Few would argue against data being the lifeblood of a company. Isn’t it funny how the IT professional (the guardian of said data) is oftentimes the least appreciated person when everything is flowing seamlessly in the datacenter? By that same token, they’re the ones who end up in the hot seat when something goes awry. It’s such a unique profession – do your job well and few people will know you exist; fail, and you’re instantly famous for all the wrong reasons.
So what happens when IT experiences an outage or disaster? What does that mean to the business? First, let me paint a broader picture…
It’s not about backup, it’s about recovery
We call it a disaster recovery plan for a reason. Running backup jobs is easy(ish). Knowing exactly what you’ll do in the event of an outage is what’ll make you an IT hero or zero. Here are a few points of discussion we recommend IT pros have with business leaders:
- Which applications are most important to run the business?
- What’s the expected SLA for critical applications to be back online?
- Whose responsibility is it to restore which systems?
- Does the definition of “back online” differ between IT and other business units?
The 5 most common causes of major downtime
Did you know 1 in 3 companies has declared a disaster during the last 5 years? Believe it or not, most of these disasters weren’t caused by fires, hurricanes, or zombies. On the contrary, they’re usually caused by the mundane. Here are the top 5 causes of IT-related disasters (full list is included in the eBook below):
- Power Failure
- IT Hardware Failure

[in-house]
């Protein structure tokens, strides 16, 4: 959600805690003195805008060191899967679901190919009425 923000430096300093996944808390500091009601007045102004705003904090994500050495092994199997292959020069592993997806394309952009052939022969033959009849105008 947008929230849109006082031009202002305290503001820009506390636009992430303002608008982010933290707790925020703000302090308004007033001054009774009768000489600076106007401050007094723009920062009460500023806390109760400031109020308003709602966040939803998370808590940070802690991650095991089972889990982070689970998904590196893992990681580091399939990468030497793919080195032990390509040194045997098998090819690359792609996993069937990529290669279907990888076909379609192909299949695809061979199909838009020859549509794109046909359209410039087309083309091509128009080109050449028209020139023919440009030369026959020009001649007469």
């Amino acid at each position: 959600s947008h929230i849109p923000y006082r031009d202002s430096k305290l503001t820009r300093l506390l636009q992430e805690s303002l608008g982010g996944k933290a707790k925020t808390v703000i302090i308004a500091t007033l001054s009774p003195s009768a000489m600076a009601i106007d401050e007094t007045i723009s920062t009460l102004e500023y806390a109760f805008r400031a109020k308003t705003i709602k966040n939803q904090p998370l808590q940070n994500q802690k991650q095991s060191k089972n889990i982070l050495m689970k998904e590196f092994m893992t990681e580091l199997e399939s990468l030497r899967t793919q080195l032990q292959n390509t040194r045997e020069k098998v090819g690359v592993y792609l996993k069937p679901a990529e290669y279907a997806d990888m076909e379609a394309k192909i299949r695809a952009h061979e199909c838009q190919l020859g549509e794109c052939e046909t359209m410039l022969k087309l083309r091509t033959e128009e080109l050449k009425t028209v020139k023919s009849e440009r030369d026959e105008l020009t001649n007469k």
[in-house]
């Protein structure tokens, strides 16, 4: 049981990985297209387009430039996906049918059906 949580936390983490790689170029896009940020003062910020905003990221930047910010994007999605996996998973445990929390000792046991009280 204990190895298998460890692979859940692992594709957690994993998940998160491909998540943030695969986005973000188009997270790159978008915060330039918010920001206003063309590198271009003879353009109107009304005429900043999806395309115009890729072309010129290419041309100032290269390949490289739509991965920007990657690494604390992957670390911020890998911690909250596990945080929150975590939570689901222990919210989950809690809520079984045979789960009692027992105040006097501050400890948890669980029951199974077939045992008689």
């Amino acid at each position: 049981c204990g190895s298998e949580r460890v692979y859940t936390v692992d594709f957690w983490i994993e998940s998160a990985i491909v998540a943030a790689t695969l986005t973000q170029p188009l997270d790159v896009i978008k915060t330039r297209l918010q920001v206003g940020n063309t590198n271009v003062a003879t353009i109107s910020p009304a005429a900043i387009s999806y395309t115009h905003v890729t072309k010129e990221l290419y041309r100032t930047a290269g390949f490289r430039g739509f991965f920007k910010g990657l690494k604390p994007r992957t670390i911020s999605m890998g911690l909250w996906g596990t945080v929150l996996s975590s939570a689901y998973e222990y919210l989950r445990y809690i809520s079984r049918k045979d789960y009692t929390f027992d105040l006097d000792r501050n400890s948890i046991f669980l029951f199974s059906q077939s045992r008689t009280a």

- Network Failure
- IT Software Failure
- Human Error
That’s right, you’re more likely to trip over a power cord than witness your office building to burn to a crisp (sorry, Milton). If you’ve been fortunate enough to have never experienced a major outage, congrats. However, it’s this sense of confidence that may sometimes require a second look at whether our current IT capabilities match up with the business SLAs and objectives.
Research shows: Many firms are overconfident in their disaster recovery plan
A recent report by Forrester revealed that many firms are overconfident in their ability to recover data in the event of a disaster. IT resources are quickly being eclipsed by the end-users’ desire for constant connectivity and 24x7 availability. Budgets are often times heavily allocated to business units that are working on critical projects and less money is available for IT. Simply put, the unprecedented demand for IT resiliency coupled with a lack of budget has created an environment of sustainability in the datacenter, rather than innovation and growth.
Keep the end users online at all costs. Don’t allow these applications to fail. At some point, the day-to-day mission may become more about protecting your sand castle from the waves rather than building your sand castle further away from the ocean’s reach. “It was working fine” isn’t going to be a good excuse when the proverbial SHTF.
Here’s the problem: As Ben Franklin famously stated, “If you fail to plan, you are planning to fail.” Yeah, I went there. Seriously though, we need to consider the implications of a disaster recovery plan that does not withstand the pressure test of a legitimate failure.
How much money does downtime cost?
Regardless of industry, most companies rely on their IT infrastructure to record sales. Sales makers cannot sell if their systems are not available. And what about those companies whose sole revenue stream comes from e-commerce? IT resiliency becomes even more important.
One way we can calculate the cost of downtime is by considering the company’s average sales per hour and factoring in the possibility of sales transactions occurring in spite of any given outage. However, that only gives us a rough estimate of lost revenue. The bigger picture demands we also look at the impact to our brand, reputation, customer loyalty, human resources, etc.
For a more comprehensive view of this topic, click the link below to download our e-book "Downtime Costs How Much? Calculating the Business Value of Disaster Recovery".